In support of our hypothesis, we found that patients with persistent atrial fibrillation had significantly worse short-term outcome both as to functional outcome and survival. This may partly be explained by our findings that patients with persistent atrial fibrillation had significantly more severe neurological deficits on admission. In addition, the patients with persistent atrial fibrillation had less functional improvement during the first week after stroke onset even when adjusting for the severity of neurological deficit on admission.

More severe neurological deficits on admission suggest larger blood clots or delayed recanalization prior to admission among patients with persistent atrial fibrillation compared to patients with paroxysmal atrial fibrillation. Slow improvement after admission suggests more delayed recanalization in patients with persistent atrial fibrillation than in patients with paroxysmal atrial fibrillation.

There are at least two possible explanations for our findings. The structure of clots in patients with persistent atrial fibrillation may differ from clots in patients with paroxysmal atrial fibrillation. Clots in paroxysmal atrial fibrillation may more often be of recent origin. This may lead to more rapid recanalization due to less organization of the clot and therefore better short-term outcome that is consistent with our findings. In support, our finding that thrombolysis was more effective in patients with paroxysmal atrial fibrillation than in patients with persistent atrial fibrillation is consistent with younger and less organized clots in paroxysmal atrial fibrillation. Patients with persistent atrial fibrillation have larger left atrium [2] than patients with paroxysmal atrial fibrillation. This may be an important cause for large thrombus formation and more severe neurological deficits in the early phase of acute cerebral infarction among patients with persistent atrial fibrillation.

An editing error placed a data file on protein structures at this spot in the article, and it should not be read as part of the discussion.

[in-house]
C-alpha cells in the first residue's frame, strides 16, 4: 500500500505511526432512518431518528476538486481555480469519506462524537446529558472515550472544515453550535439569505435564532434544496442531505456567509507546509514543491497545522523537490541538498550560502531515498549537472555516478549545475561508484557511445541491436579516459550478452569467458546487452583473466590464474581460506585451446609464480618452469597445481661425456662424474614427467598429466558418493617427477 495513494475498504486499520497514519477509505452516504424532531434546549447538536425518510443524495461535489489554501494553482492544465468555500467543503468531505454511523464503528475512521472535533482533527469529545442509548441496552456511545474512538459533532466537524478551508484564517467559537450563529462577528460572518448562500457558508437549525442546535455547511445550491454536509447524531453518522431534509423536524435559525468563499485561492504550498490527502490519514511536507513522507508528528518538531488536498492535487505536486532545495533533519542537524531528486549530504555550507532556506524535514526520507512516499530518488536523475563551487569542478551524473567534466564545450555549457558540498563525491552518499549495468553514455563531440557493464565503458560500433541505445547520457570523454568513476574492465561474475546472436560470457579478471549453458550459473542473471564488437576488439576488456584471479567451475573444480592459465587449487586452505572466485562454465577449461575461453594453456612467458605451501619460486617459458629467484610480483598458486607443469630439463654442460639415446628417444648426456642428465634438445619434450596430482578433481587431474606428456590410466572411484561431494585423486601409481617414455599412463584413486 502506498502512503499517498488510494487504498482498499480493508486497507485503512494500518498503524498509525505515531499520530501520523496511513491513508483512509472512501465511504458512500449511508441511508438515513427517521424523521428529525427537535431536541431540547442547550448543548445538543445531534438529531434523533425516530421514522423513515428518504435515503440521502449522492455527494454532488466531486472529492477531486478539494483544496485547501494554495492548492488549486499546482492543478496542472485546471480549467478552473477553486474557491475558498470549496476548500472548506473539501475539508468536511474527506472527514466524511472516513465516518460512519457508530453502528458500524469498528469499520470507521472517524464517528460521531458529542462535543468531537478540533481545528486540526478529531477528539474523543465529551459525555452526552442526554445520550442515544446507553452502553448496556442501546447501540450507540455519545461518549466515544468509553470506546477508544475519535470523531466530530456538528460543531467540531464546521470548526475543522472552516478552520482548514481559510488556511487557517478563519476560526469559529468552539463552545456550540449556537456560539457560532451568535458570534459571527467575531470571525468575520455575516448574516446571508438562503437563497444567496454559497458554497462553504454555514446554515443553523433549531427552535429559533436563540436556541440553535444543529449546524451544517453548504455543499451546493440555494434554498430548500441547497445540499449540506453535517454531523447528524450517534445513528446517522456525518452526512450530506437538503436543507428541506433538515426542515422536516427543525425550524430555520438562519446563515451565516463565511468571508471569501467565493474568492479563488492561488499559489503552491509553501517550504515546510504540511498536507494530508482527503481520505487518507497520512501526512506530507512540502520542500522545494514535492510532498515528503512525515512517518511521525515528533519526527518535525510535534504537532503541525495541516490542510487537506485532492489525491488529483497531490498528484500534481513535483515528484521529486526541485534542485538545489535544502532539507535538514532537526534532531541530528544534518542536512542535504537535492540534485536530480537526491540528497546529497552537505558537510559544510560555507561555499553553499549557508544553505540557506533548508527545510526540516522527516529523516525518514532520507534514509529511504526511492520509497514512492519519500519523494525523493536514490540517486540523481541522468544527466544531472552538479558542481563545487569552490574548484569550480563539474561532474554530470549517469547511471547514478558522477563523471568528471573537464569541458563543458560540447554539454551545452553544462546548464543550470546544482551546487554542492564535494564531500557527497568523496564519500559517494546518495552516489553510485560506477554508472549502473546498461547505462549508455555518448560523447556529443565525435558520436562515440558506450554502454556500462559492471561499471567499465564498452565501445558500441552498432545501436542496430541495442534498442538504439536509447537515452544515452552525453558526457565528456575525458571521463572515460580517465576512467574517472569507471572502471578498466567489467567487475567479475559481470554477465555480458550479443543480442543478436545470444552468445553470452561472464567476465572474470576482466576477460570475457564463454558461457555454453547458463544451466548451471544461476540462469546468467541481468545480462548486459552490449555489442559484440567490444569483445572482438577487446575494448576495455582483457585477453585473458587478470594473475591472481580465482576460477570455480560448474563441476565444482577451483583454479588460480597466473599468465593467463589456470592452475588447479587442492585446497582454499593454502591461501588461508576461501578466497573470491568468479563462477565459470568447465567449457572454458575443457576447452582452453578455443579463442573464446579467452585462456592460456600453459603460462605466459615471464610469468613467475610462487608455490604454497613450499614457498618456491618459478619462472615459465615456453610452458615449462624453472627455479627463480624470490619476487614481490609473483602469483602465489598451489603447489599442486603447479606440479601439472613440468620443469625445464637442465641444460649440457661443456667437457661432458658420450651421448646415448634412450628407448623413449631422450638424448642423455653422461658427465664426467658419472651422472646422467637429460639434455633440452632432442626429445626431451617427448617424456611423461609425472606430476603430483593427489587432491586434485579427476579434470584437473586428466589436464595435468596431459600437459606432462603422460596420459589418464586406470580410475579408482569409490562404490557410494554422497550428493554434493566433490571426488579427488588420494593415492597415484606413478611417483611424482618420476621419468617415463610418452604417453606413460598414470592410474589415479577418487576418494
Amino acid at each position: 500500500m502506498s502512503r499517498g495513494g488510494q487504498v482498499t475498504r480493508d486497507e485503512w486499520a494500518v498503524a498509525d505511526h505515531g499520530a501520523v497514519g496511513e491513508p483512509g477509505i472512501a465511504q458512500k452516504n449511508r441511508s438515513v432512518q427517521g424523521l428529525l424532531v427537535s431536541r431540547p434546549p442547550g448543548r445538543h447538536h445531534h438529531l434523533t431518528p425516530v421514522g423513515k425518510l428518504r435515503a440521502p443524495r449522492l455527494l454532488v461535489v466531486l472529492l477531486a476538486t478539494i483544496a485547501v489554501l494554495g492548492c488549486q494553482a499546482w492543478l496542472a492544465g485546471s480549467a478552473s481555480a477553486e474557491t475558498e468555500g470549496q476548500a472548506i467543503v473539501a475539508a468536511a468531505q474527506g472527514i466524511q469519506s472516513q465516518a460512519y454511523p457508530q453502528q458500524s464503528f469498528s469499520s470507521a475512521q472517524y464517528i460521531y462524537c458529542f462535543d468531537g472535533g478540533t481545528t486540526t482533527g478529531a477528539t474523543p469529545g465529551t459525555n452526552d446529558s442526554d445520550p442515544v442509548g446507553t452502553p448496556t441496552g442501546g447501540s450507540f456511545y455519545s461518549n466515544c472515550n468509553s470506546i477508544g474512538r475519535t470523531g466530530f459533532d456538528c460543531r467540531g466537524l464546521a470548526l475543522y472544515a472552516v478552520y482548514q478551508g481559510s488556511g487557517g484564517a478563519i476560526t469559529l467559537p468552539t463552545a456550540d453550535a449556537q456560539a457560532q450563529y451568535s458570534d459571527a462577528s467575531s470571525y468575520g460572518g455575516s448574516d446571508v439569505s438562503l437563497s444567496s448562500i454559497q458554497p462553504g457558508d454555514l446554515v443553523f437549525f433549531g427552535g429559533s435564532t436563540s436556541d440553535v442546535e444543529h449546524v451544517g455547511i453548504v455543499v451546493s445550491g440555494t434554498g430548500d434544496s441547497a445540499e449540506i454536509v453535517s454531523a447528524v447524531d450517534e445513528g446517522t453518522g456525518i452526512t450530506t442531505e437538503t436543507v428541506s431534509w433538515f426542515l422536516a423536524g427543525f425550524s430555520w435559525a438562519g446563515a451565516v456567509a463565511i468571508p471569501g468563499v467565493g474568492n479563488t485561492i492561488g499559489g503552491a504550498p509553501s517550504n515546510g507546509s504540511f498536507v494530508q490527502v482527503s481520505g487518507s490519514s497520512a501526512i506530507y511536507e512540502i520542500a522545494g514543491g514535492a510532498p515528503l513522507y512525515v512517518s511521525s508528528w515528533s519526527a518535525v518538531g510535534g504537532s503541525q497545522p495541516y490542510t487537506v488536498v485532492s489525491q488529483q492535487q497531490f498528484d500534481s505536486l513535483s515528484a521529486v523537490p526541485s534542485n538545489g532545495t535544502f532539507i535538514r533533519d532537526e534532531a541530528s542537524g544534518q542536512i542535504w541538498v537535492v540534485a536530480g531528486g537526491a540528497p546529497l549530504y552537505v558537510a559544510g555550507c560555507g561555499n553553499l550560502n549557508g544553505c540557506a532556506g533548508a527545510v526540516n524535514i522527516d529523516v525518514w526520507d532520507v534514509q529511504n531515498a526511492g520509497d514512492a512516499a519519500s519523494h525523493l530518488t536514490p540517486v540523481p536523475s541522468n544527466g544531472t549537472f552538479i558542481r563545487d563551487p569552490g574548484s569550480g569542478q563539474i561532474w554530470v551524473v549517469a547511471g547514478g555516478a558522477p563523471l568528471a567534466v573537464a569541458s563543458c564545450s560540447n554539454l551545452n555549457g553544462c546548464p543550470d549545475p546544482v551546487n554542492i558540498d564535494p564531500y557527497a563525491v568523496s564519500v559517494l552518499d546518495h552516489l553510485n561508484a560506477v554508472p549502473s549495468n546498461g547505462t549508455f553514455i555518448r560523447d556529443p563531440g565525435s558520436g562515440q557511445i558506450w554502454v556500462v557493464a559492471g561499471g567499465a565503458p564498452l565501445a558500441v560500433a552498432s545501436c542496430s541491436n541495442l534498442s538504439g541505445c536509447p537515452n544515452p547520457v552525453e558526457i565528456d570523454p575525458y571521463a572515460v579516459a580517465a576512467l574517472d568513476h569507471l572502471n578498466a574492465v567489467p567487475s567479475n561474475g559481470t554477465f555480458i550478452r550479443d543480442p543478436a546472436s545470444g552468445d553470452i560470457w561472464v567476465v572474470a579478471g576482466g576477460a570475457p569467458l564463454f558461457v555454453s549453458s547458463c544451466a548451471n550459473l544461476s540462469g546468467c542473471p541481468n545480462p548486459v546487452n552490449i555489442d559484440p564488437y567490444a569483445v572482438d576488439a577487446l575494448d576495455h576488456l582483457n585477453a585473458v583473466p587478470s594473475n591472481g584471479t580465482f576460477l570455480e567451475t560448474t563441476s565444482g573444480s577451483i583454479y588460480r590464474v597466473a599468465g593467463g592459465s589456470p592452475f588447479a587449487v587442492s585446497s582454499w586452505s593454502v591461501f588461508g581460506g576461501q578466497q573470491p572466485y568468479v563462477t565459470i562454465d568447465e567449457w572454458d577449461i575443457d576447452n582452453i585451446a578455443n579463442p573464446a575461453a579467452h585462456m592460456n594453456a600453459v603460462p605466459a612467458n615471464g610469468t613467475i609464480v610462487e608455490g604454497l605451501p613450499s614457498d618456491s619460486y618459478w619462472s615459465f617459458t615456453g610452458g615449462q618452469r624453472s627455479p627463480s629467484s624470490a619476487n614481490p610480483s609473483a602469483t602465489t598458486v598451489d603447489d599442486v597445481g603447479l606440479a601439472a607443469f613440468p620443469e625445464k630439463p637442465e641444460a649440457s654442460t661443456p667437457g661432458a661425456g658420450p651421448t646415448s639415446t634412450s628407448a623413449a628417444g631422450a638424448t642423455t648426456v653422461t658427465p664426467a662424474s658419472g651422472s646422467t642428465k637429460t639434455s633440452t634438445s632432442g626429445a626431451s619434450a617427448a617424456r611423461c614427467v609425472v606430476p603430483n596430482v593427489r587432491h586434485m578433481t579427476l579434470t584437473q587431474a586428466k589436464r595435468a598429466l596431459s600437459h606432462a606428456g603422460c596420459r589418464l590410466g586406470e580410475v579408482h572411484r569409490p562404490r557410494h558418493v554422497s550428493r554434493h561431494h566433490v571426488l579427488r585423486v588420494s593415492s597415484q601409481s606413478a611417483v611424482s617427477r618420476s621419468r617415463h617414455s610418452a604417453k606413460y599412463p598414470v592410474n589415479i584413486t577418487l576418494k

Our findings have possible therapeutic implications. Because short-term prognosis was worse, and intravenous thrombolysis was less effective in patients with persistent atrial fibrillation, eligible patients with persistent atrial fibrillation may be especially suitable for intra-arterial embolectomy.

Although death by day 7 was associated with persistent atrial fibrillation on univariate analysis, this association disappeared on multivariate analysis after adjusting for age and severity of the stroke on admission. However, it is possible that this was due to few patients dying within one week.

The relative frequency of paroxysmal atrial fibrillation was high in our study compared to other studies. One study reported 43% with paroxysmal atrial fibrillation and 57% with persistent atrial fibrillation [2]. The ACTIVE W trial included 18% with paroxysmal atrial fibrillation and 82% with persistent atrial fibrillation [3]. The SPAF trials included 23% with paroxysmal atrial fibrillation and 77% with persistent atrial fibrillation [14]. These studies included both patients with and without stroke. Another study exclusively including patients with acute stroke reported 6% with paroxysmal atrial fibrillation and 94% with persistent atrial fibrillation [15]. The different frequencies can partly be explained by different definitions of paroxysmal atrial fibrillation and different study populations. A restrictive definition of paroxysmal atrial fibrillation is perhaps advisable in patients who have not suffered from thromboembolic complications. However, because oral anticoagulation is highly effective when it comes to prevention of cerebral infarction, a restrictive definition of paroxysmal atrial fibrillation may cause too low use of oral anticoagulation in patients who have already suffered from cerebral infarction. Most studies on stroke and atrial fibrillation do not distinguish between paroxysmal and permanent atrial fibrillation.

A weakness of our study was that systematic transcranial Doppler examinations were not performed. We therefore have no data on time to recanalization.

In conclusion, our study shows that patients with persistent atrial fibrillation and acute cerebral infarction have poorer short-term outcome than patients with paroxysmal atrial fibrillation. Differences in clot structure or clot volume may explain this.